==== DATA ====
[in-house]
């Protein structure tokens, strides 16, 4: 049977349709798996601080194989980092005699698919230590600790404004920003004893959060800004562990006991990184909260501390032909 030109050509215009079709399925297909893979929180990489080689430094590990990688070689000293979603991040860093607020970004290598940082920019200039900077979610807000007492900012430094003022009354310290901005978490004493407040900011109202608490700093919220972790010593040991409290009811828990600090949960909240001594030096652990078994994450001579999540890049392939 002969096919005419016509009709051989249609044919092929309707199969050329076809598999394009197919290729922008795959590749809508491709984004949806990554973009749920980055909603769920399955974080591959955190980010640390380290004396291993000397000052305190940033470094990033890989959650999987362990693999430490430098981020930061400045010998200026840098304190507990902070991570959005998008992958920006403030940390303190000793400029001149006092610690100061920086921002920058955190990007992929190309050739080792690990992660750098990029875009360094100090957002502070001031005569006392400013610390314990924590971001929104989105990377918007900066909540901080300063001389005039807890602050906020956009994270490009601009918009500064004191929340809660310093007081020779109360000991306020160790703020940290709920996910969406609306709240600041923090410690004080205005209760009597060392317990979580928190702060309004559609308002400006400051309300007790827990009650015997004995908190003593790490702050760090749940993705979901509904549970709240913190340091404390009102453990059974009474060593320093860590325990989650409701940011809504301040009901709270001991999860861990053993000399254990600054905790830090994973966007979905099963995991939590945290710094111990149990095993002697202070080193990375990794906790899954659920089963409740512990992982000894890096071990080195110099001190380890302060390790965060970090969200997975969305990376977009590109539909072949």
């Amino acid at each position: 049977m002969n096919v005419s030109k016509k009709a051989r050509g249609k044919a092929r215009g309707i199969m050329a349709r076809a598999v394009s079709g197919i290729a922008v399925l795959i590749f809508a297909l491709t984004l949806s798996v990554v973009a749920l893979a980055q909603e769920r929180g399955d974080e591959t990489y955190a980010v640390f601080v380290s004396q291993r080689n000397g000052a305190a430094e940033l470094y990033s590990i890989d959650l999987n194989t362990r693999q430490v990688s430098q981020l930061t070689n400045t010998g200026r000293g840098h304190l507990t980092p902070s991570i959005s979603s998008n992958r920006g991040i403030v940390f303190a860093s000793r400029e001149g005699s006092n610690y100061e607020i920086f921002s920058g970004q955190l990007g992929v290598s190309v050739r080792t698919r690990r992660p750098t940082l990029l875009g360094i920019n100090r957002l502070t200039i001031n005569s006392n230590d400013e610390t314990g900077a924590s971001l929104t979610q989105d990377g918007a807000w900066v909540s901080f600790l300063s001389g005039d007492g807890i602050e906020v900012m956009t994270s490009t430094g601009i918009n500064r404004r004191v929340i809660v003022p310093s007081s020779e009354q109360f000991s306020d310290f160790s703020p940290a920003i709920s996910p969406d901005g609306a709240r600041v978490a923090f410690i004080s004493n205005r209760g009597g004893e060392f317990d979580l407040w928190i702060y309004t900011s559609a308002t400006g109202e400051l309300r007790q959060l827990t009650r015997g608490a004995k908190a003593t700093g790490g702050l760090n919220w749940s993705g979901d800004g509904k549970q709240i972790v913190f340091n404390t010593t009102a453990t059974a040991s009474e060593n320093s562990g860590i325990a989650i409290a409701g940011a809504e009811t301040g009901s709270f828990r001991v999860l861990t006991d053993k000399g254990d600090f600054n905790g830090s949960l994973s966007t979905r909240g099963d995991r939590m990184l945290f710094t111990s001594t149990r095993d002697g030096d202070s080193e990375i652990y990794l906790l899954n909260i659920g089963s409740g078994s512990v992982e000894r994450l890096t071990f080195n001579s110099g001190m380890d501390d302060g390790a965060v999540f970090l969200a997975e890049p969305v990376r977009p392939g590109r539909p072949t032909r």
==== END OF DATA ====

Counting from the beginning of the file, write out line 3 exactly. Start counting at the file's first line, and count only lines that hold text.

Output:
């Amino acid at each position: 049977m002969n096919v005419s030109k016509k009709a051989r050509g249609k044919a092929r215009g309707i199969m050329a349709r076809a598999v394009s079709g197919i290729a922008v399925l795959i590749f809508a297909l491709t984004l949806s798996v990554v973009a749920l893979a980055q909603e769920r929180g399955d974080e591959t990489y955190a980010v640390f601080v380290s004396q291993r080689n000397g000052a305190a430094e940033l470094y990033s590990i890989d959650l999987n194989t362990r693999q430490v990688s430098q981020l930061t070689n400045t010998g200026r000293g840098h304190l507990t980092p902070s991570i959005s979603s998008n992958r920006g991040i403030v940390f303190a860093s000793r400029e001149g005699s006092n610690y100061e607020i920086f921002s920058g970004q955190l990007g992929v290598s190309v050739r080792t698919r690990r992660p750098t940082l990029l875009g360094i920019n100090r957002l502070t200039i001031n005569s006392n230590d400013e610390t314990g900077a924590s971001l929104t979610q989105d990377g918007a807000w900066v909540s901080f600790l300063s001389g005039d007492g807890i602050e906020v900012m956009t994270s490009t430094g601009i918009n500064r404004r004191v929340i809660v003022p310093s007081s020779e009354q109360f000991s306020d310290f160790s703020p940290a920003i709920s996910p969406d901005g609306a709240r600041v978490a923090f410690i004080s004493n205005r209760g009597g004893e060392f317990d979580l407040w928190i702060y309004t900011s559609a308002t400006g109202e400051l309300r007790q959060l827990t009650r015997g608490a004995k908190a003593t700093g790490g702050l760090n919220w749940s993705g979901d800004g509904k549970q709240i972790v913190f340091n404390t010593t009102a453990t059974a040991s009474e060593n320093s562990g860590i325990a989650i409290a409701g940011a809504e009811t301040g009901s709270f828990r001991v999860l861990t006991d053993k000399g254990d600090f600054n905790g830090s949960l994973s966007t979905r909240g099963d995991r939590m990184l945290f710094t111990s001594t149990r095993d002697g030096d202070s080193e990375i652990y990794l906790l899954n909260i659920g089963s409740g078994s512990v992982e000894r994450l890096t071990f080195n001579s110099g001190m380890d501390d302060g390790a965060v999540f970090l969200a997975e890049p969305v990376r977009p392939g590109r539909p072949t032909r």